Unlike the famous chemical weapons “attack” portrayed by the BBC in Saving Syria’s Children, it does appear that in the latest incident at Idlib there was real horror inflicted by chemical attack of some kind. The question is who did it and why?
I am no fan of the Assad regime, and I have no problem using the word “regime” to describe it. Dictators do hold and win elections. I have lived in severe dictatorships and seen from the inside how they do it. The human rights abuses of the Assad regime have been well documented for decades.
But Bashar al Assad is neither stupid nor unsophisticated. Aided by Putin, he outwitted Obama by quickly giving up his chemical weapons to be destroyed and accepting transparency in verification. There is no justification for the destruction of Iraq, but if Saddam Hussein had been able to swallow pride as completely as Assad, he too could have had a very good chance of averting disaster.
Assad had seen his position go from strength to strength, thanks to Putin’s astute deployment of Russia’s limited military power. Militarily the balance had swung dramatically in Assad’s favour, while Trump had said the unsayable and acknowledged that putting Syria into the hands of Wahabbist crazies was not in the United States interest.
So I cannot conceive that Assad would risk throwing all of this away for the sake of a militarily insignificant small chemical weapons attack. It would be an act of the most extreme folly. It is not impossible – hubris is a great temptation to dictators – but given how Assad has played it so far, it seems out of character and extremely improbable. What is less improbable is a local battlefield decision by pro-Assad forces. In my close observation of dictatorial regimes, a fascinating feature is that they operate an image of the perfection of the state. They are highly adverse to admitting mistakes.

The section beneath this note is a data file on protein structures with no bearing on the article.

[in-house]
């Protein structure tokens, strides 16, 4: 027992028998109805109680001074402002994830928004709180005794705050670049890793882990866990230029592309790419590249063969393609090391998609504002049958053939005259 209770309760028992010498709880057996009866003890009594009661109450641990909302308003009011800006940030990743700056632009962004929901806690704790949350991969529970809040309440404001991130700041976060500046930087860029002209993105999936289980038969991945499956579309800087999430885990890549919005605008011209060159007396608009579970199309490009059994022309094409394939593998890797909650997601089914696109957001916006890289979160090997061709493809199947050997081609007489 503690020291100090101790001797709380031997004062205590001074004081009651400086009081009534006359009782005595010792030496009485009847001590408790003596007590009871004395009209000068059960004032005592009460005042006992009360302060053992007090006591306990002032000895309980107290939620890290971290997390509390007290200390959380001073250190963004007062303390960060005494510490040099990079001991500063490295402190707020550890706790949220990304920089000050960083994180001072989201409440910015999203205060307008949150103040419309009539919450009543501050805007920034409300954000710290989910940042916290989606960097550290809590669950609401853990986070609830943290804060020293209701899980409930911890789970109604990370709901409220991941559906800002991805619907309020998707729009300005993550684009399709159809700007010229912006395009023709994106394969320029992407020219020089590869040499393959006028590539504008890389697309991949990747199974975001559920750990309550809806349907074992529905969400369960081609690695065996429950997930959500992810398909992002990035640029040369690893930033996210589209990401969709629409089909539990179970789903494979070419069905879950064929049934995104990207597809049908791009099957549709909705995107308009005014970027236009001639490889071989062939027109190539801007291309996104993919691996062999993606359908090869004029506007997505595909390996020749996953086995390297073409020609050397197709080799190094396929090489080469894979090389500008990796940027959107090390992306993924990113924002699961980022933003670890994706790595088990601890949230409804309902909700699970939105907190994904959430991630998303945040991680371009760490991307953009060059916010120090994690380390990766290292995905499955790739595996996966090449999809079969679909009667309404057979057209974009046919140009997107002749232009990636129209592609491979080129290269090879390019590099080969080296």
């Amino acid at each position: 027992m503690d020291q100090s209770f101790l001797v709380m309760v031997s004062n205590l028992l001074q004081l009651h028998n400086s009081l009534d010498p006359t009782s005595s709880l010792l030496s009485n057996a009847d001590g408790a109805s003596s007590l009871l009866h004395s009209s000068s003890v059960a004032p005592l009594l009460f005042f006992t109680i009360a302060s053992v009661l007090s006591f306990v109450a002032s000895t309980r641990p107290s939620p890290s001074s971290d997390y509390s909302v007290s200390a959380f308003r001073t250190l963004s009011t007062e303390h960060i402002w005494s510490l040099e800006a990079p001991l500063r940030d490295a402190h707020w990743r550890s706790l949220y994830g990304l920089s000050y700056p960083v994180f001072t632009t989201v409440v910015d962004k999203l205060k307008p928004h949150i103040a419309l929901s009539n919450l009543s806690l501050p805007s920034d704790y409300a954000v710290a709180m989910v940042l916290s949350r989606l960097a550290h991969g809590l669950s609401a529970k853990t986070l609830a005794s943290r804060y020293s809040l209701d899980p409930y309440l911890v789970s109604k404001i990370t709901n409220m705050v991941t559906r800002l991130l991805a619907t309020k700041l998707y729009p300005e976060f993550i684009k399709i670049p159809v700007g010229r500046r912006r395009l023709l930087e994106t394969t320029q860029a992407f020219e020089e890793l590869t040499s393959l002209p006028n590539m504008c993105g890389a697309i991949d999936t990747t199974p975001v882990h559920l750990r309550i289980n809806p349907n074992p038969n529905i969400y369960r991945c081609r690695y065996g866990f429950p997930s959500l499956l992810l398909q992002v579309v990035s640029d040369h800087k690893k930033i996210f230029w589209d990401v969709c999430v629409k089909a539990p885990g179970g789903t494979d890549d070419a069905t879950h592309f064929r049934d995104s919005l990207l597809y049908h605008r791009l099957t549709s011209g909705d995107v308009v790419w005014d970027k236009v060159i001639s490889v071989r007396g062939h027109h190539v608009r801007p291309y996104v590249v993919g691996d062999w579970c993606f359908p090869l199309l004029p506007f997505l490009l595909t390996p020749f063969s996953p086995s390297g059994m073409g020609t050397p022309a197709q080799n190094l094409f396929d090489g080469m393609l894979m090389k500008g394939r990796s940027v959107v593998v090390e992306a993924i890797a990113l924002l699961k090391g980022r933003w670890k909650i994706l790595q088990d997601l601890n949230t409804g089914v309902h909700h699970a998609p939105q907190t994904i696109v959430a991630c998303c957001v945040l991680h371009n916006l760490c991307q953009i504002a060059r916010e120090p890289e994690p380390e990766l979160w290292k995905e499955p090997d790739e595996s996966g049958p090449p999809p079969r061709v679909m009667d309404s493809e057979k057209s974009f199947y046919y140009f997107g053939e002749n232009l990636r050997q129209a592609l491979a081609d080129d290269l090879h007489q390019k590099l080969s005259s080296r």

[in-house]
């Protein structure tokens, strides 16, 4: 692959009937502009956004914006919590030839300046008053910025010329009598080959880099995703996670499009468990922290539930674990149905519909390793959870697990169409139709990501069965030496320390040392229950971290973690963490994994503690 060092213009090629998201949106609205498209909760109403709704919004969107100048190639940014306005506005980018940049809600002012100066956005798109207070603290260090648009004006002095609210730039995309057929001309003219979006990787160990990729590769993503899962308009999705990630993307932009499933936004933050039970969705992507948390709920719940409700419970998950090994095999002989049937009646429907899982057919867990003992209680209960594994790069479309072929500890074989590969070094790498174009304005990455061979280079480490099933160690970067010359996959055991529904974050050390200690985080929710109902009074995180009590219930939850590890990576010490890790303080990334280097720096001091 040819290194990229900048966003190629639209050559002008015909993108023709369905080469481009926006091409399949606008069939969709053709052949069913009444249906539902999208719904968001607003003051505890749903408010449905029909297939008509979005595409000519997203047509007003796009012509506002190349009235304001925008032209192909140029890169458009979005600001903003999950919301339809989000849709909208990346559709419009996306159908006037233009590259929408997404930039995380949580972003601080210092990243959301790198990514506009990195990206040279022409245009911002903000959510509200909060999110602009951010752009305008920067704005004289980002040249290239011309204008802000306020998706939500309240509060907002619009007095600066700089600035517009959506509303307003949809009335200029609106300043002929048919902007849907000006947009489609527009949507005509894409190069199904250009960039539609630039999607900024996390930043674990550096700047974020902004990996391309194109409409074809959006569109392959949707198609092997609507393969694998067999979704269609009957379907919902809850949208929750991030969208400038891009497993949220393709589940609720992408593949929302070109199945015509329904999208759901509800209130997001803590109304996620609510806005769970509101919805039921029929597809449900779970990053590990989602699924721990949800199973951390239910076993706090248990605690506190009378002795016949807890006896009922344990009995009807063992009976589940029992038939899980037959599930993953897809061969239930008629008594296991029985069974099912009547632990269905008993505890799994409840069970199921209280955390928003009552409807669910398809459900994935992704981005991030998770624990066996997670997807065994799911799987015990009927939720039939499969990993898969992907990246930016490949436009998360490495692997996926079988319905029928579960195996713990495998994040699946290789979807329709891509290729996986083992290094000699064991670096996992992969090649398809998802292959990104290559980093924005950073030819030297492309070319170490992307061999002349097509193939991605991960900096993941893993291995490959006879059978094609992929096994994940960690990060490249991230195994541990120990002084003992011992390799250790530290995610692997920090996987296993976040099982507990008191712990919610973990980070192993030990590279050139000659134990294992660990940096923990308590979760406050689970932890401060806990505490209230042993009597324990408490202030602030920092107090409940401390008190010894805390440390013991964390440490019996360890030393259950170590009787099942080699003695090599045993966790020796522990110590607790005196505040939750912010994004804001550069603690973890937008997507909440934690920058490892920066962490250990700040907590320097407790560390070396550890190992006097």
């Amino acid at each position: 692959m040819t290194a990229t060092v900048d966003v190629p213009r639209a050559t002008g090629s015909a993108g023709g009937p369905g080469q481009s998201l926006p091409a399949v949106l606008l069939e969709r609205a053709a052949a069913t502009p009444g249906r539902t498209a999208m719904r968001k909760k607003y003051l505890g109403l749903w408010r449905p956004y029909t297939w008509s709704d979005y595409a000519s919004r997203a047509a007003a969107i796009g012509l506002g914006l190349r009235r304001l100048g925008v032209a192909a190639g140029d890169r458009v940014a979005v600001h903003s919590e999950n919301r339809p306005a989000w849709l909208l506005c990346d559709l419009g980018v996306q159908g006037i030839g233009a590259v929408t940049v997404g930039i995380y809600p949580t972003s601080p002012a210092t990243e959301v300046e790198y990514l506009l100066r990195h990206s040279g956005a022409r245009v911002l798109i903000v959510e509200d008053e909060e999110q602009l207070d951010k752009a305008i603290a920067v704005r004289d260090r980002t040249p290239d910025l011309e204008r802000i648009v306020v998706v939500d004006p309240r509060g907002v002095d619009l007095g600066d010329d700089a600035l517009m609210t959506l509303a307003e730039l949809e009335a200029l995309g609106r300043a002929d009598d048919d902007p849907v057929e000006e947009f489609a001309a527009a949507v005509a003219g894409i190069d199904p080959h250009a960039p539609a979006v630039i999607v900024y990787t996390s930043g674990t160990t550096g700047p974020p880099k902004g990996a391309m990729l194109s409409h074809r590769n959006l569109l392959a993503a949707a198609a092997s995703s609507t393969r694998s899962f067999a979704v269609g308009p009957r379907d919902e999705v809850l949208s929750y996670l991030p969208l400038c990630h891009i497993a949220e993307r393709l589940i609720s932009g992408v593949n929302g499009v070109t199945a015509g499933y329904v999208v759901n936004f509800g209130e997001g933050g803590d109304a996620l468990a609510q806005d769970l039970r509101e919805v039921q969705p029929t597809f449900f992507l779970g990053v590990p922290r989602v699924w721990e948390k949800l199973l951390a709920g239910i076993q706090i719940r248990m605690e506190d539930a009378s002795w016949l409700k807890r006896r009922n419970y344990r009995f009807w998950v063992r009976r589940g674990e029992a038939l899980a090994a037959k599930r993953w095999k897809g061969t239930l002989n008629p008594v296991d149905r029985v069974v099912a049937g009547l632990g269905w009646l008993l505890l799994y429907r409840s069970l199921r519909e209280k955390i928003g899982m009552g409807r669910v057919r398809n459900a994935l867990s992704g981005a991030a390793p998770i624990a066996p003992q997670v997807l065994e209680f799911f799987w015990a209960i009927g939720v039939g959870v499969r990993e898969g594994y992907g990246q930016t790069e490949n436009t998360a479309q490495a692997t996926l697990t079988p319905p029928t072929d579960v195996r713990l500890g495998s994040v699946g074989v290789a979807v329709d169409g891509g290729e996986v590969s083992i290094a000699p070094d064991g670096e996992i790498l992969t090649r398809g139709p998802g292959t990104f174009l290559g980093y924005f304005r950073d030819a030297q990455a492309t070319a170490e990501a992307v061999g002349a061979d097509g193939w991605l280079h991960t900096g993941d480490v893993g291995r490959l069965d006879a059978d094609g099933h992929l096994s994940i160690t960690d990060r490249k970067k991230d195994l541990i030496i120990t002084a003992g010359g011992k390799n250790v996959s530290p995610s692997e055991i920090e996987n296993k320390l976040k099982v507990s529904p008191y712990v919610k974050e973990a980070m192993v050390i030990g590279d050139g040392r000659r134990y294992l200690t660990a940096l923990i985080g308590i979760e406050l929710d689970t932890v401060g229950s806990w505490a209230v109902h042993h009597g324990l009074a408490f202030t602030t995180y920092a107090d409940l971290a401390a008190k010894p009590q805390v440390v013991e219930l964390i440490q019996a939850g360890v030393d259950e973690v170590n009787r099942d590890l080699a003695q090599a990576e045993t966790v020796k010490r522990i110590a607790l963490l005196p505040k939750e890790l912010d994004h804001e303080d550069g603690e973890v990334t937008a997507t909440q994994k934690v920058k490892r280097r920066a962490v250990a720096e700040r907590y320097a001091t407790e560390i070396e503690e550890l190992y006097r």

What did happen I do not profess to know. There are at least eleven major identifiable state and non-state forces involved in the fighting around Idlib. In going through them all and considering opportunity and motive for each, I continually find that those whose motive would be false flag stand to benefit a great deal more than those who might have been seeking military advantage.
I am therefore for now unconvinced that this was a deliberate use of chemical weapons by Assad forces. I do not rule it out, but it would take much more concrete evidence than currently offered to prove they did something so strongly and obviously against their own interest. But western governments and media have determined to make that the narrative, so the truth is, as so often in modern geo-politics, entirely incidental to the course of future events.